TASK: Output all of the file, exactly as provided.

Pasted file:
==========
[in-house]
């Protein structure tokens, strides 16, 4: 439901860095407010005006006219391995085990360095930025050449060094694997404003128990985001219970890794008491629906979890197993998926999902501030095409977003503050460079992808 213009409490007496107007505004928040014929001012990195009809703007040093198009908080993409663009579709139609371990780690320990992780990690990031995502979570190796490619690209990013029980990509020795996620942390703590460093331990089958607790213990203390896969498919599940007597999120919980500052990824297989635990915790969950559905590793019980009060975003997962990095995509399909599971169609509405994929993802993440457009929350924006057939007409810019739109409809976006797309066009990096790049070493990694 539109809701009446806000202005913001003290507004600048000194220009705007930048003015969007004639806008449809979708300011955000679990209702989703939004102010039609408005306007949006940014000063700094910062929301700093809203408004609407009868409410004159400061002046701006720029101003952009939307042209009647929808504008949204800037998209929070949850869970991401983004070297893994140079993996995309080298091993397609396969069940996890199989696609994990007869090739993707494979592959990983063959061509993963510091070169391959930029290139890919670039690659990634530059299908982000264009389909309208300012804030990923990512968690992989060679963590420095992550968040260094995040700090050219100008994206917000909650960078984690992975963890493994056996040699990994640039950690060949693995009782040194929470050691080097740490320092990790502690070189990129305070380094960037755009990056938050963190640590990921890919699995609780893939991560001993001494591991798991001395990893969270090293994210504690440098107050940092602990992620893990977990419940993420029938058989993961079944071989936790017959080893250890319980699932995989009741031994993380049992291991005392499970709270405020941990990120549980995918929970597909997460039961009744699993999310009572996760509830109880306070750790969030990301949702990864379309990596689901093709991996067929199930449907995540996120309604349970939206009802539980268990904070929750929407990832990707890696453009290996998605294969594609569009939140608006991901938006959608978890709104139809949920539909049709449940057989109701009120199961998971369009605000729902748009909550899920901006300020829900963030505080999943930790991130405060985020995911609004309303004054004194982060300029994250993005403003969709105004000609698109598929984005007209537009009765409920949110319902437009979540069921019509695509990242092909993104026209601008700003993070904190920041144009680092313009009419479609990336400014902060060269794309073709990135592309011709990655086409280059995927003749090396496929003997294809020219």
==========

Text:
[in-house]
């Protein structure tokens, strides 16, 4: 439901860095407010005006006219391995085990360095930025050449060094694997404003128990985001219970890794008491629906979890197993998926999902501030095409977003503050460079992808 213009409490007496107007505004928040014929001012990195009809703007040093198009908080993409663009579709139609371990780690320990992780990690990031995502979570190796490619690209990013029980990509020795996620942390703590460093331990089958607790213990203390896969498919599940007597999120919980500052990824297989635990915790969950559905590793019980009060975003997962990095995509399909599971169609509405994929993802993440457009929350924006057939007409810019739109409809976006797309066009990096790049070493990694 539109809701009446806000202005913001003290507004600048000194220009705007930048003015969007004639806008449809979708300011955000679990209702989703939004102010039609408005306007949006940014000063700094910062929301700093809203408004609407009868409410004159400061002046701006720029101003952009939307042209009647929808504008949204800037998209929070949850869970991401983004070297893994140079993996995309080298091993397609396969069940996890199989696609994990007869090739993707494979592959990983063959061509993963510091070169391959930029290139890919670039690659990634530059299908982000264009389909309208300012804030990923990512968690992989060679963590420095992550968040260094995040700090050219100008994206917000909650960078984690992975963890493994056996040699990994640039950690060949693995009782040194929470050691080097740490320092990790502690070189990129305070380094960037755009990056938050963190640590990921890919699995609780893939991560001993001494591991798991001395990893969270090293994210504690440098107050940092602990992620893990977990419940993420029938058989993961079944071989936790017959080893250890319980699932995989009741031994993380049992291991005392499970709270405020941990990120549980995918929970597909997460039961009744699993999310009572996760509830109880306070750790969030990301949702990864379309990596689901093709991996067929199930449907995540996120309604349970939206009802539980268990904070929750929407990832990707890696453009290996998605294969594609569009939140608006991901938006959608978890709104139809949920539909049709449940057989109701009120199961998971369009605000729902748009909550899920901006300020829900963030505080999943930790991130405060985020995911609004309303004054004194982060300029994250993005403003969709105004000609698109598929984005007209537009009765409920949110319902437009979540069921019509695509990242092909993104026209601008700003993070904190920041144009680092313009009419479609990336400014902060060269794309073709990135592309011709990655086409280059995927003749090396496929003997294809020219």